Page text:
Food Industry Trends Indonesia - 2022

Marktmonitor

  • Indonesien
  • Nahrungsmittel

20 Jan 2022

Resilient sector performance so far, but downside risks remain

IT Indonesia food credit risk 2022

The Indonesian food & beverages sector remained resilient in 2020 and 2021, and value added output increased 0.8% and 2.5% respectively. The beverages and dairy segments show robust growth rates. Prices for meat remain stable, as the government has increased import quotas. However, consumer demand for fruits and vegetables is impacted by rising sales prices. Online groceries and food delivery businesses gained momentum during the pandemic, while hospitality and food services benefited from the partial easing of restrictions in late 2021 as the vaccination rollout gained momentum.

IT Indonesia food output 2022

We expect that profit margins of most businesses will remain stable this year. The impact of globally rising energy and commodity prices has been limited so far. The government sets energy prices, and most agricultural products needed for further processing are produced in Indonesia. Rising labour costs are not an issue, as labour is widely available and the government regulates wages. That said, price increases in some segments with higher import dependency (dairy, meat) could not be avoided.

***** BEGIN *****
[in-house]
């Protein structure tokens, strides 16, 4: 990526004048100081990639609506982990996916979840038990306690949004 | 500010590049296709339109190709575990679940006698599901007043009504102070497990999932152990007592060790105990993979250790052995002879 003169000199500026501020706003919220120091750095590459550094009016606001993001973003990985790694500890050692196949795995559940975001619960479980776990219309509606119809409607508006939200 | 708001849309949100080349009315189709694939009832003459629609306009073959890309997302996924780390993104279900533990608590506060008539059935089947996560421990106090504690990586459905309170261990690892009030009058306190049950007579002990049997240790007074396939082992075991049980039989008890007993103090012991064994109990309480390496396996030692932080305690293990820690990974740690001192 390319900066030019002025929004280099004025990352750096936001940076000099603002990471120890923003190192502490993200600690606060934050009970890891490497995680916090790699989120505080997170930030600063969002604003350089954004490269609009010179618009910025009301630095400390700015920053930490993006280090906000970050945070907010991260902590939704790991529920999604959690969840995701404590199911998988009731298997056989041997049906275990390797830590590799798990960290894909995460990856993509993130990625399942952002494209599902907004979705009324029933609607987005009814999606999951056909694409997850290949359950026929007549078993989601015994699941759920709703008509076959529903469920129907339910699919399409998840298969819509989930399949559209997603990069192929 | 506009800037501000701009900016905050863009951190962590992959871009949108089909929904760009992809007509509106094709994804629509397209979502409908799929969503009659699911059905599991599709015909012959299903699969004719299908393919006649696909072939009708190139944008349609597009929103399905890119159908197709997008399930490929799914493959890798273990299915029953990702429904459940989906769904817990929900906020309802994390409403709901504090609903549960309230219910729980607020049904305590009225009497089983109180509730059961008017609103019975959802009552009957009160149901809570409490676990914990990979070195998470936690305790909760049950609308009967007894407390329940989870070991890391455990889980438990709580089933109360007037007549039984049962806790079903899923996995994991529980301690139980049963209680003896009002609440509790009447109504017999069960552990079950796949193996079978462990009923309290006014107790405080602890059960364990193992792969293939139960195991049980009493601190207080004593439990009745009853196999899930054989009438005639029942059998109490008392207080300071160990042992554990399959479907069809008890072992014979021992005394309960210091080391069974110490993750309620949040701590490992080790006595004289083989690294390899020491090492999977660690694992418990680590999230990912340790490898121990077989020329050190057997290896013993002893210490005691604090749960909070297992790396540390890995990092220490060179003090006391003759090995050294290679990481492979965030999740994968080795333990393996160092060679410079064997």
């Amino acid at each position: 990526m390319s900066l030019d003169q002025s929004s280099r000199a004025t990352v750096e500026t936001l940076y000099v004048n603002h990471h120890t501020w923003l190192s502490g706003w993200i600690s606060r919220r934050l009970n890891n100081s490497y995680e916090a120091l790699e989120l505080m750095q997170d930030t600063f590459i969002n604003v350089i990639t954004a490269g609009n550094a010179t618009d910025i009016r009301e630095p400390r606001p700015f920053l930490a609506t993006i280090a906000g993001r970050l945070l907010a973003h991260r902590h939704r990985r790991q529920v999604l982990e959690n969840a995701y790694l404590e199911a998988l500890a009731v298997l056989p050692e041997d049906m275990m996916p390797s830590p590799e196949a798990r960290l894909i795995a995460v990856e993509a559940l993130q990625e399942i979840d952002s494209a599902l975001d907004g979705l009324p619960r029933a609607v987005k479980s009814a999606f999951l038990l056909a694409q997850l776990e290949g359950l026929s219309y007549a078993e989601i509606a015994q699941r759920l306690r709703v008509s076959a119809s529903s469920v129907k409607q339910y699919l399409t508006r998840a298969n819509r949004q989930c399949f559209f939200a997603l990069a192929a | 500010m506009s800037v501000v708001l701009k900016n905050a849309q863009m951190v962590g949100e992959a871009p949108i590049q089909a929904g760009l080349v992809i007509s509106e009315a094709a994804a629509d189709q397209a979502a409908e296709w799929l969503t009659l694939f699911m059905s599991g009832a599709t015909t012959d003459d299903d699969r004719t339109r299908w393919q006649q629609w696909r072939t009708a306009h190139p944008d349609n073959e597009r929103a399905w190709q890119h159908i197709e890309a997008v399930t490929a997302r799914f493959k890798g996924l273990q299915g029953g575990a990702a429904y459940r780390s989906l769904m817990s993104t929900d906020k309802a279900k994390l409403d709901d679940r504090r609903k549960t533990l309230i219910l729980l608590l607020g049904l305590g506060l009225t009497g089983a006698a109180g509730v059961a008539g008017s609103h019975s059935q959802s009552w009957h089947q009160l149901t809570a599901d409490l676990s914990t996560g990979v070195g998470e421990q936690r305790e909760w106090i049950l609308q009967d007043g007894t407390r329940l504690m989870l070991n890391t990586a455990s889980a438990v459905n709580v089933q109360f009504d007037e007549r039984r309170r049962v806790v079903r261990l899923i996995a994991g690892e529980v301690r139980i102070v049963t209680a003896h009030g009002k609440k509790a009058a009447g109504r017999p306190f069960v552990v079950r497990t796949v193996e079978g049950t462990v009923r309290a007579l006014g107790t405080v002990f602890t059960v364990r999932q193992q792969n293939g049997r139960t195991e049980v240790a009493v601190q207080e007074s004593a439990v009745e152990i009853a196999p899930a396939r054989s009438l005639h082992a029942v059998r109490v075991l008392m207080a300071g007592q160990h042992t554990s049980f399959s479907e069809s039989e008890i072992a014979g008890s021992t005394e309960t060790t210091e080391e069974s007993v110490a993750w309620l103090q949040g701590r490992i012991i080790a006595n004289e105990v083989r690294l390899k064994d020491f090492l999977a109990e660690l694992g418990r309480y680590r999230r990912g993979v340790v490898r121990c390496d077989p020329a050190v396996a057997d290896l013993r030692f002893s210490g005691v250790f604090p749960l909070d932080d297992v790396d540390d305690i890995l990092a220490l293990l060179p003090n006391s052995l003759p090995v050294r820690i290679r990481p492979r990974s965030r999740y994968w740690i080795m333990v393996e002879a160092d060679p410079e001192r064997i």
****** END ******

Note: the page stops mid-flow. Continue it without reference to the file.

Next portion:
Across the industry the gearing of businesses is manageable, and banks are generally willing to lend to food & beverages companies. Payments in the sector take about 30-60 days on average. Payment behaviour has been good over the past couple of years, and we expect this positive trend to continue. Due to the still robust performance during the pandemic and ongoing demand growth, we expect protracted defaults and insolvencies to level off in 2022, or even to decrease by about 5%-10%.

Our underwriting stance is mainly open for food processors and producers, in particular if businesses are part of a larger group. However, we are more cautious with highly leveraged companies. We maintain a neutral approach for food services and retail. In particular, food services and related hospitality still face the downside risk of another tightening of restrictions should coronavirus cases surge again.

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